The Basque country

The Basque country

  • Pays Basque.

    COLIN Gustave Henri (1828 - 1910)

  • The Bidassoa Valley.

    BARTLETT Paul (1881 - 1965)

  • Basque landscape.

    CAMI Robert (1900 - 1975)

To close

Title: Pays Basque.

Author : COLIN Gustave Henri (1828 - 1910)

Date shown:

Dimensions: Height 152 - Width 220

Technique and other indications: Oil on canvas.

Storage location: Jeanson de Sailly high school

Contact copyright: © Photo RMN-Grand Palais - J. L'Hoir / J. Popovitch website

Picture reference: 76-000919 / RF2728

© Photo RMN-Grand Palais - J. Popovitch

The Bidassoa Valley.

© Photo RMN-Grand Palais - G. Blot / All rights reserved

© Center Pompidou Collection, Dist. RMN-Grand Palais / All rights reserved

Publication date: August 2009

Historical context

Landscapes, rural life and situation of the Basque Country in the first third of the 20th centurye century

The Basque Country, crossed by the Pyrenees, includes Spanish provinces and three French provinces: Labourd, Basse-Navarre and Soule. In addition to the coastal and high mountain landscapes, the region is characterized by rounded hills, grassy highlands and shallow valleys, lands traditionally used for grazing.

The French Basque Country remains a largely rural region in the 19th century.e century, industrial development then mainly concerned the Spanish part and the ports. There is also a wine and market gardening tradition, and the cultivation of corn, intended for animals, developed in the XXe century. However, between 1850 and the 1930s, the region experienced a strong emigration of rural populations (especially those in the highlands), particularly to South America.

The first third of the XXe century, the period in which the three works studied here (1908-1935) were produced, is therefore marked by the rural exodus, linked to industrialization and urbanization which, however, remain moderate. These times of change are also experiencing a certain intensification of the Basque regionalist movement, both guarantor and promoter of a Basque identity associated in particular with the language, but also with natural landscapes and local traditions.

Image Analysis

Style variation on the Basque motif

The first table, Pays Basque, was produced by Gustave Henri Colin (1828-1910), before 1908. In the background, the rather steep Pyrenees form the horizon. Below, nestled in the valley which flattens out to the right, appears a small village dominated by the white steeple of its church. On the green hills where there are two small buildings, peasants are engaged in the work in the fields. Their equipment is quite rudimentary, and nothing brings any sign of modernity. In the foreground, a woman rakes the grass which has just been mown and which will undoubtedly make hay for the animals.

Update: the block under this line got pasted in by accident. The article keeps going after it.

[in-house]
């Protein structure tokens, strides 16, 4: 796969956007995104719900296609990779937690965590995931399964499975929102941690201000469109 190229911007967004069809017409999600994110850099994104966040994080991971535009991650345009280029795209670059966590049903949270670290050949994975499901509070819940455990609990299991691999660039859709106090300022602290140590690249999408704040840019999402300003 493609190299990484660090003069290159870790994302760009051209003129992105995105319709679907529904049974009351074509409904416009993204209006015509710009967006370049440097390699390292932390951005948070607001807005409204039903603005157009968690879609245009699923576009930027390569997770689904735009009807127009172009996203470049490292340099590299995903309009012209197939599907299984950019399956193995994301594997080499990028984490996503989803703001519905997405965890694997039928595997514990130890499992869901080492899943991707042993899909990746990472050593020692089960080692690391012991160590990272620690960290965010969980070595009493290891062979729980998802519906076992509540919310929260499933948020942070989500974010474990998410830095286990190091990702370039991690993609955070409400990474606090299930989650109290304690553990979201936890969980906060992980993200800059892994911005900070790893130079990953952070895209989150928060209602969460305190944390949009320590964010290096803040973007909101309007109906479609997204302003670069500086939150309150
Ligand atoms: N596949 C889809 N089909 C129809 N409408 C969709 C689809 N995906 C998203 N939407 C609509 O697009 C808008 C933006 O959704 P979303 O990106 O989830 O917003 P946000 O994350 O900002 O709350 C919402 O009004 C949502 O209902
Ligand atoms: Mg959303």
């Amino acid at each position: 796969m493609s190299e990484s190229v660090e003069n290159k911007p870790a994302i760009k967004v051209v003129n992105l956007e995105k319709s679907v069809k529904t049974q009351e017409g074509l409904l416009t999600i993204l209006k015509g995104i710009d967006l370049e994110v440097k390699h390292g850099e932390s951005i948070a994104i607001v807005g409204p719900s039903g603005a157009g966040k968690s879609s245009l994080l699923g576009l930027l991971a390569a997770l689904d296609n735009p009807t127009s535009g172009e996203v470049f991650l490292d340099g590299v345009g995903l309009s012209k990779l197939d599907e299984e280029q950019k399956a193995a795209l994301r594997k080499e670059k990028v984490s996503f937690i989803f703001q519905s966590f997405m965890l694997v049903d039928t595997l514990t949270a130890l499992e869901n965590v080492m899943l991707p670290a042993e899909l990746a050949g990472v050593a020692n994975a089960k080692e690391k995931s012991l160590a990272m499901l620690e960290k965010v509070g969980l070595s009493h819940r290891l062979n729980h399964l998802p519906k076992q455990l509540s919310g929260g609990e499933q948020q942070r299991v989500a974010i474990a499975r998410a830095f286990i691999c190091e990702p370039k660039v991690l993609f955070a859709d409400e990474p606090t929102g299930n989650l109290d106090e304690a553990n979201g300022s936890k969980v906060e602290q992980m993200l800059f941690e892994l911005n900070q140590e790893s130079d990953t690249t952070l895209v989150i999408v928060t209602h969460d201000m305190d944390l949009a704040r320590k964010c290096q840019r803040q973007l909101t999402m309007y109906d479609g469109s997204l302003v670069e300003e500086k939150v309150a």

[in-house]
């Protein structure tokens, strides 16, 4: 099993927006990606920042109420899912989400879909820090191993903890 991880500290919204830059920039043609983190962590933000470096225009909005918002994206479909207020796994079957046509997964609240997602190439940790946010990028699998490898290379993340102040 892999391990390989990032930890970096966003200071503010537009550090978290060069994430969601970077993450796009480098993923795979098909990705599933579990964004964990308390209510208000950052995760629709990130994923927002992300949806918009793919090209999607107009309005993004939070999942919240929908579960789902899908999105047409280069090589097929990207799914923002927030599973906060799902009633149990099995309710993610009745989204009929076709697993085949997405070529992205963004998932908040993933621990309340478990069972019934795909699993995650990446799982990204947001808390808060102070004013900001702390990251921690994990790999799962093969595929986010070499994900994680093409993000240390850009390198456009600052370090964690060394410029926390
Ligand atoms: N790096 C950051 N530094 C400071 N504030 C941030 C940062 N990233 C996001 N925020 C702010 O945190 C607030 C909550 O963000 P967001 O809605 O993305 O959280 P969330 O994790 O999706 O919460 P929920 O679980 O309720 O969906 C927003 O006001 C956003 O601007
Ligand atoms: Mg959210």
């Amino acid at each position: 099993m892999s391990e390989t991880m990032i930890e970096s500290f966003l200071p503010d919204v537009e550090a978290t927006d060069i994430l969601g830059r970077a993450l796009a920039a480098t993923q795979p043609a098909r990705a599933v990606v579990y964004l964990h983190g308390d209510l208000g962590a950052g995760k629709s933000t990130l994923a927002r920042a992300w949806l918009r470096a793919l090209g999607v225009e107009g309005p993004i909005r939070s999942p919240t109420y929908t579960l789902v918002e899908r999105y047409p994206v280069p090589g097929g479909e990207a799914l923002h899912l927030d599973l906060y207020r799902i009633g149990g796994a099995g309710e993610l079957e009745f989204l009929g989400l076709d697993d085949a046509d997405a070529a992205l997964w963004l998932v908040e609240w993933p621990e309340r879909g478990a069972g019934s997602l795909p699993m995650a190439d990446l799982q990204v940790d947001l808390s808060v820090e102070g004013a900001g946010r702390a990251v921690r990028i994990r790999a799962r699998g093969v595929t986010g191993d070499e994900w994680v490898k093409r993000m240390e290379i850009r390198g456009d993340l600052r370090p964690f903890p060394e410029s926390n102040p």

The second canvas, entitled The Bidassoa Valley, is the work of Paul Bartlett (1881-1965). Dating from the first quarter of the XXe century, it is of a more modern style, reminiscent of a certain Impressionism, or even Cézanne. It represents a vast landscape where the Bidassoa river, the border between France and Spain, in the western Basque Country, winds between rounded hills with shaded greens. In the background, a village with its church and in the background higher and more misty hills. Closer to us, men are at work, seen from above, almost more suggested and diagrammed than described. In the foreground, trees (beeches?) And a peasant weeding the ground.

Finally, the drawing Basque landscape, by Robert Cami (1900-1975), produced before 1935, also shows a vast expanse of hills, but this time snow-capped and dotted with bare trees. The relief is rendered by a play of more or less pronounced lines of ink, which give the rather stripped-down ensemble a certain dramatic intensity.

Interpretation

Men scattered and melted into the landscape

Each of these three images represents a landscape much more than the men who occupy it - Cami's drawing is entirely devoid of it. In both paintings, the men, their activities and even the villages where they live, always small and as if inscribed in nature, are almost insignificant, details scattered here and there in a vast landscape which encompasses them and far exceeds them. Visible above all in the modest exploitation of these lands that a very basic agricultural equipment allows, the human presence appears as a dotted line, blended into the whole. Even though they appear welcoming, these hills are nonetheless relatively high land, with harsh winters (as the drawing suggests), windy (there is some noticeable movement in Bartlett's stroke), and difficult to highlight. The Basque Country also experienced a fairly significant rural exodus in the 19th century.e and XXe centuries.

  • Pays Basque
  • peasants
  • regionalism
  • campaign

Bibliography

Georges DUBY and Armand WALLON, History of rural France, volume III “Apogee and crisis of peasant civilization”, Paris, Le Seuil, 1976. Manex GOYHENETCHE, General history of the Basque Country; 5 volumes, Bayonne, Elkar, 2005. Jean-Claude VIGATO, Regionalist architecture: France 1890-1950, Paris, Norma, 1994.

To cite this article

Alban SUMPF, "The Basque Country"


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